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  5.  24
    Important Topics for Fostering Research Integrity by Research Performing and Research Funding Organizations: A Delphi Consensus Study.Joeri Tijdink, Lidwine Mokkink, Ana Marušić, Natalie Evans, Guy Widdershoven, Lex Bouter, Rea Roje & Krishma Labib - 2021 - Science and Engineering Ethics 27 (4):1-22.
    To foster research integrity (RI), it is necessary to address the institutional and system-of-science factors that influence researchers’ behavior. Consequently, research performing and research funding organizations (RPOs and RFOs) could develop comprehensive RI policies outlining the concrete steps they will take to foster RI. So far, there is no consensus on which topics are important to address in RI policies. Therefore, we conducted a three round Delphi survey study to explore which RI topics to address in institutional RI policies by (...)
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  6.  30
    The Contribution of Moral Case Deliberation to Teaching RCR to PhD Students.Giulia Inguaggiato, Krishma Labib, Natalie Evans, Fenneke Blom, Lex Bouter & Guy Widdershoven - 2023 - Science and Engineering Ethics 29 (2):1-18.
    Teaching responsible conduct of research (RCR) to PhD students is crucial for fostering responsible research practice. In this paper, we show how the use of Moral Case Deliberation—a case reflection method used in the Amsterdam UMC RCR PhD course—is particularity valuable to address three goals of RCR education: (1) making students aware of, and internalize, RCR principles and values, (2) supporting reflection on good conduct in personal daily practice, and (3) developing students’ dialogical attitude and skills so that they can (...)
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  7.  26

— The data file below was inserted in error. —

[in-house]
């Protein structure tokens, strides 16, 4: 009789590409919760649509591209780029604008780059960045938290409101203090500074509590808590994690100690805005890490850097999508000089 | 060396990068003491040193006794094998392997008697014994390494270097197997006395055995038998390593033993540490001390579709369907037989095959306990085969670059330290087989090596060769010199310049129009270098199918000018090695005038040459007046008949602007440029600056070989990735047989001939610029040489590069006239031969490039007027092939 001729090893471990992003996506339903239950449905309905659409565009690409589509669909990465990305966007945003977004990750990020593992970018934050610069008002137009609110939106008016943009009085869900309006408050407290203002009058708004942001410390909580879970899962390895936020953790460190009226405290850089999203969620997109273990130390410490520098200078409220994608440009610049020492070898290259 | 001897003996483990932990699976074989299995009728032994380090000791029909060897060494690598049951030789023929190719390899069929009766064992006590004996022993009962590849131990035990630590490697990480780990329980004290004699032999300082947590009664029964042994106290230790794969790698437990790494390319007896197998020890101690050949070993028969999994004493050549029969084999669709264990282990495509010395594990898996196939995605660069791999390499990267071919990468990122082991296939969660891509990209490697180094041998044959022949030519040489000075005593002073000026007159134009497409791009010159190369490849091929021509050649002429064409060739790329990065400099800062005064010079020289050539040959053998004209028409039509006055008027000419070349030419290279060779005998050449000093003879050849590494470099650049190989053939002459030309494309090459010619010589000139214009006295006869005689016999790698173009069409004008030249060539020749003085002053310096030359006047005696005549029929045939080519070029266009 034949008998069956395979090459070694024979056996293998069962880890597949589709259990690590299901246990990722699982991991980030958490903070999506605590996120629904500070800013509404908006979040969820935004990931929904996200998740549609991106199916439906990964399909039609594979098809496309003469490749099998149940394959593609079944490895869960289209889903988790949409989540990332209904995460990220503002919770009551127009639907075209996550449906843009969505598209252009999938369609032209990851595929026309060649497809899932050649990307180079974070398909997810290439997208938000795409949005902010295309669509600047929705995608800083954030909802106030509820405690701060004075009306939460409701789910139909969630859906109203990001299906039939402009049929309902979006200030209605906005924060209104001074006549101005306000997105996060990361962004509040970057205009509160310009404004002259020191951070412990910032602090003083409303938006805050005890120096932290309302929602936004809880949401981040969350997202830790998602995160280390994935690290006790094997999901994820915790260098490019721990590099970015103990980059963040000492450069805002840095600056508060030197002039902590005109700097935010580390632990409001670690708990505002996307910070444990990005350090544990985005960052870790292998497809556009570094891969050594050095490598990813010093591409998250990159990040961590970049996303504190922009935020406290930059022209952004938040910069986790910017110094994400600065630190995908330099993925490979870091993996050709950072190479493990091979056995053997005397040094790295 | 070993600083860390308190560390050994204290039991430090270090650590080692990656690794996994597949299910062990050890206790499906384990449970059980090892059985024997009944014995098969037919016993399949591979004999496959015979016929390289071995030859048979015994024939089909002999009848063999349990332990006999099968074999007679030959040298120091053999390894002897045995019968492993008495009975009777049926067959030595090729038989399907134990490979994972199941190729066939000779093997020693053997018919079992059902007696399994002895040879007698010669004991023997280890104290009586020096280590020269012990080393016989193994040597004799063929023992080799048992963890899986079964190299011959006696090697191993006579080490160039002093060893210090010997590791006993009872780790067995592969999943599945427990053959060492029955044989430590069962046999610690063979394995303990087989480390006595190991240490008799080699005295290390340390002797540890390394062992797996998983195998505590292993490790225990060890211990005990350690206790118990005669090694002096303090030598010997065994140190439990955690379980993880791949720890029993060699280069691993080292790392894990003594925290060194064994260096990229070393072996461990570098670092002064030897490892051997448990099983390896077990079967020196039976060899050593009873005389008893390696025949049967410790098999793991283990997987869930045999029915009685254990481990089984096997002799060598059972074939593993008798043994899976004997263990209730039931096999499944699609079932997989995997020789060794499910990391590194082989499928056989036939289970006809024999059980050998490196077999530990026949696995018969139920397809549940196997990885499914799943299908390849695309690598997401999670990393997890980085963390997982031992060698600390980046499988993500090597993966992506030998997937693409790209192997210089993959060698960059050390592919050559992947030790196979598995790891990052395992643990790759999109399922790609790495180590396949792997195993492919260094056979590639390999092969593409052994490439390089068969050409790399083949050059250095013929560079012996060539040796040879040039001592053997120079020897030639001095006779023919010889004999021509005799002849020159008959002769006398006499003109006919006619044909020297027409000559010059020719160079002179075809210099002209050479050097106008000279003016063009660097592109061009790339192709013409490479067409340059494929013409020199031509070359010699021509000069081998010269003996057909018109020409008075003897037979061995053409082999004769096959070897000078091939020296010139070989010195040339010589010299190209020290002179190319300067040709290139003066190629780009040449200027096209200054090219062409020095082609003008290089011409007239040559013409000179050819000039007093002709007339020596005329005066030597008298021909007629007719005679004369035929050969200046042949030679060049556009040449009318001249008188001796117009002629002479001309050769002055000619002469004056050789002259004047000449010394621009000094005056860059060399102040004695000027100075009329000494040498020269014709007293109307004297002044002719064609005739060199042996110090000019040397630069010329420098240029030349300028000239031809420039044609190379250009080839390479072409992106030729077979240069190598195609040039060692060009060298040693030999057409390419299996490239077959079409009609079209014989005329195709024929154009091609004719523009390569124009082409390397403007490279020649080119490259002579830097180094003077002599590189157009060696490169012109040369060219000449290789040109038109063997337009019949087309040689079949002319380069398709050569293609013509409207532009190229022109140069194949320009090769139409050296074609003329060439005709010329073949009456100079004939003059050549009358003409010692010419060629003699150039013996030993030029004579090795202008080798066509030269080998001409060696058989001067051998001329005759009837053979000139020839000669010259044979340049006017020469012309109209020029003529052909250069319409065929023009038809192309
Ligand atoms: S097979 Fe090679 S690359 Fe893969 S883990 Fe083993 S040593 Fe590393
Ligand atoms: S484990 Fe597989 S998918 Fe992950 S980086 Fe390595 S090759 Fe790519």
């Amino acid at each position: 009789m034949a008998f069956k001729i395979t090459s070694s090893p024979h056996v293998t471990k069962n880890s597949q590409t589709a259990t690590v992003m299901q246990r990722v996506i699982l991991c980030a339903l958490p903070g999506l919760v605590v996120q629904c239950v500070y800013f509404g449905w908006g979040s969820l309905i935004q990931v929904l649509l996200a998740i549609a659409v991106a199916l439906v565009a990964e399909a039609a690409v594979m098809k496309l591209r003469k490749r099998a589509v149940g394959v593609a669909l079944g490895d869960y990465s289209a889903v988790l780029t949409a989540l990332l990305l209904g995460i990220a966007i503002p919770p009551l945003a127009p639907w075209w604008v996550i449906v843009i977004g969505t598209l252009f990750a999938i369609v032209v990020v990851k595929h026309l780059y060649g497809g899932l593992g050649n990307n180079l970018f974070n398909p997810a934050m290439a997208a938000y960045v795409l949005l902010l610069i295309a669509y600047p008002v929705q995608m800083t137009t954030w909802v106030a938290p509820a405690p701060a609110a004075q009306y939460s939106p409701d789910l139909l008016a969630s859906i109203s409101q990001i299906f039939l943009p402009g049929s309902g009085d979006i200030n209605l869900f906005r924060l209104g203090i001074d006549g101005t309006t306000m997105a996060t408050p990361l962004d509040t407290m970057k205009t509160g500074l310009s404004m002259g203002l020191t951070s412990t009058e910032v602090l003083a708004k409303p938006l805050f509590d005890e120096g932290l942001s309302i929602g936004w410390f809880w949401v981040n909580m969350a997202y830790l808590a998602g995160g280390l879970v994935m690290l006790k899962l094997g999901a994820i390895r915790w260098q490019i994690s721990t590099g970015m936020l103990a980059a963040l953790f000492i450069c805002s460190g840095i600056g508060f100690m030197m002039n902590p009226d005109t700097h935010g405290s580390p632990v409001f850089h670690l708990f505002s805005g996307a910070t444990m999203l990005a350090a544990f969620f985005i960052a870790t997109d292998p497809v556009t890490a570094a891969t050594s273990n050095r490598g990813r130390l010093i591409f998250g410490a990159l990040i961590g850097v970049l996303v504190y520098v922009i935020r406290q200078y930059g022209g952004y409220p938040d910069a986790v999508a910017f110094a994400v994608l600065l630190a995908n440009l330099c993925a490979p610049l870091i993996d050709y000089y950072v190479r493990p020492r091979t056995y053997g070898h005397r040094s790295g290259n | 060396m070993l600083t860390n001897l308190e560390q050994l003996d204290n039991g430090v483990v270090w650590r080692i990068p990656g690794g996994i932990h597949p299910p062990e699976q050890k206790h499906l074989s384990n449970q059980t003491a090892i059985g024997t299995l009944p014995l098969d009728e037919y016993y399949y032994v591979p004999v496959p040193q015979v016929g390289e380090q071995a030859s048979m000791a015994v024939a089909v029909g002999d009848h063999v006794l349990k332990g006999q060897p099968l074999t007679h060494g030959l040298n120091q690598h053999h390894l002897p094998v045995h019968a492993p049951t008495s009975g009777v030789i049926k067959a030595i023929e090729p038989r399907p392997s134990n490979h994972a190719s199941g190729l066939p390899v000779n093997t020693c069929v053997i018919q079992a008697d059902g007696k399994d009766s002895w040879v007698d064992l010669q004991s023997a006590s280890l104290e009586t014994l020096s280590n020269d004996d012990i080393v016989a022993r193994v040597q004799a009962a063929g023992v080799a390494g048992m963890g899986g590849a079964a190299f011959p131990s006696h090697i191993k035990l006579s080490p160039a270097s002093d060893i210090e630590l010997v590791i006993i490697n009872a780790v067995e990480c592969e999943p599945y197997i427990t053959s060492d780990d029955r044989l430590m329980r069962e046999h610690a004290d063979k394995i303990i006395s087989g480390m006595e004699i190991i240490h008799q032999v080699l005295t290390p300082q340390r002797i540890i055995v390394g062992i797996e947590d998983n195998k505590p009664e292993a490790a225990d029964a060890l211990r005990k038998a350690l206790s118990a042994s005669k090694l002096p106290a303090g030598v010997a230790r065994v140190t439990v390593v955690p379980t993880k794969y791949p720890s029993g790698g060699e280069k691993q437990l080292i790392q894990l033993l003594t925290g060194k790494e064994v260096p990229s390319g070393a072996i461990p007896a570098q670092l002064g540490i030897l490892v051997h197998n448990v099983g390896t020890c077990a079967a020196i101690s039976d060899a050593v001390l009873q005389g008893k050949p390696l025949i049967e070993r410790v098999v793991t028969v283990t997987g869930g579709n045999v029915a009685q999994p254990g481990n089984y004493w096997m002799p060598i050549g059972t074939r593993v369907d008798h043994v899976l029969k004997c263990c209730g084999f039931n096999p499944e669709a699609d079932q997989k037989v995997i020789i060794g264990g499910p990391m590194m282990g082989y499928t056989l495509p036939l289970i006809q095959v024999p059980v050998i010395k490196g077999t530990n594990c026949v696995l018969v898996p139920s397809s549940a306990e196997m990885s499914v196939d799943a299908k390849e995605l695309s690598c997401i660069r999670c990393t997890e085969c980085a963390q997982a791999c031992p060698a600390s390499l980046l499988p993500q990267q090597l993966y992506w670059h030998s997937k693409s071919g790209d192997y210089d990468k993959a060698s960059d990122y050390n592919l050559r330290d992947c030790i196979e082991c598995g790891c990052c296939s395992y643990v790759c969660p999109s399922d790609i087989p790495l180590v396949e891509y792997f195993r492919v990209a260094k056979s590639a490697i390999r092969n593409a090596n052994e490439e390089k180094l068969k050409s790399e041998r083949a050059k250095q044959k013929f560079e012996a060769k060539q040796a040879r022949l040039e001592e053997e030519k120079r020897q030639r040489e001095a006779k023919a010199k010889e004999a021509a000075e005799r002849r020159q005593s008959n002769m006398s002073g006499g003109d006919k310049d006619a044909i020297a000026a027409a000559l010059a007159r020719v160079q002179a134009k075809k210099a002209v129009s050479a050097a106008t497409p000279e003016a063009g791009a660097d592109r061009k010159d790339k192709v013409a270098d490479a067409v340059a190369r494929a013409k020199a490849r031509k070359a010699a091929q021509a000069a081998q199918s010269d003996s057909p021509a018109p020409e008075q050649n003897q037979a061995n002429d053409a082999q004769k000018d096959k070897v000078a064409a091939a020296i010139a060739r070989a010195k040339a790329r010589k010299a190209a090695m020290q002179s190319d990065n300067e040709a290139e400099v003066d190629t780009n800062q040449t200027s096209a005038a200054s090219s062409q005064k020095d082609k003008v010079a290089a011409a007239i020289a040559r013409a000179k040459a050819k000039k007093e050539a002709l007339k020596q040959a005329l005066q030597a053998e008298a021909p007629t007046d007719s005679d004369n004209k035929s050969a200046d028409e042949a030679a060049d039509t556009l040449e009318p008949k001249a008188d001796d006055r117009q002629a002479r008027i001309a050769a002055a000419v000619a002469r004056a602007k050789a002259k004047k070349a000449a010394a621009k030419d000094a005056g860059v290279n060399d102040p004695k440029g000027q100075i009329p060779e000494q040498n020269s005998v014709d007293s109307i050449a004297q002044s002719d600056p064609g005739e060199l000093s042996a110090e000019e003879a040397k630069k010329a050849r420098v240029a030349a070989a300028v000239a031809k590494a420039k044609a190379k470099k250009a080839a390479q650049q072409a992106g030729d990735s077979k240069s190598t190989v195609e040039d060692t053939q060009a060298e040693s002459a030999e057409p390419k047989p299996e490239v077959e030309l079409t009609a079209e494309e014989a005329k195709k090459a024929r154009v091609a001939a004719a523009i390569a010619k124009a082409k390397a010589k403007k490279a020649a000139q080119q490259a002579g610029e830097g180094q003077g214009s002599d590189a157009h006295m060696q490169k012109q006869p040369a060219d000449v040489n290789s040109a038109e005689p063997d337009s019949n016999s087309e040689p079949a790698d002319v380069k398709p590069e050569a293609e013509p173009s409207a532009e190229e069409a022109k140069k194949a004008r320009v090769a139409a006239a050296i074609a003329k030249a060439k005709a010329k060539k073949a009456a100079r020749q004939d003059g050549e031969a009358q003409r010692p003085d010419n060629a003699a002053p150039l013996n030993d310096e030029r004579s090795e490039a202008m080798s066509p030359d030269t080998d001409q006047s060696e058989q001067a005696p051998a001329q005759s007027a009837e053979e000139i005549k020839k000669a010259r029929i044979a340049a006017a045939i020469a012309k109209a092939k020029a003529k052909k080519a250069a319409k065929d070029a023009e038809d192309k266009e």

Should research misconduct be criminalized?Rafael Dal-Ré, Lex M. Bouter, Pim Cuijpers, Christian Gluud & Søren Holm - 2020 - Research Ethics 16 (1-2):1-12.
    For more than 25 years, research misconduct is defined as fabrication, falsification, or plagiarism —although other research misbehaviors have been also added in codes of cond...
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  8.  25
    Can moral case deliberation in research groups help to navigate research integrity dilemmas? A pilot study.Tamarinde L. Haven, Bert Molewijk, Lex Bouter, Guy Widdershoven, Fenneke Blom & Joeri Tijdink - 2024 - Research Ethics 20 (2):219-238.
    There is an increased focus on fostering integrity in research by through creating an open culture where research integrity dilemmas can be discussed. We describe a pilot intervention study that used Moral Case Deliberation (MCD), a method that originated in clinical ethics support, to discuss research integrity dilemmas with researchers. Our research question was: can moral case deliberation in research groups help to navigate research integrity dilemmas? We performed 10 MCDs with 19 researchers who worked in three different research groups (...)
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  9.  9
    Researchers’ perceptions of research misbehaviours: a mixed methods study among academic researchers in Amsterdam.Lex M. Bouter, Gerben ter Riet, Guy Widdershoven, H. Roeline Pasman, Joeri K. Tijdink & Tamarinde L. Haven - 2019 - Research Integrity and Peer Review 4 (1).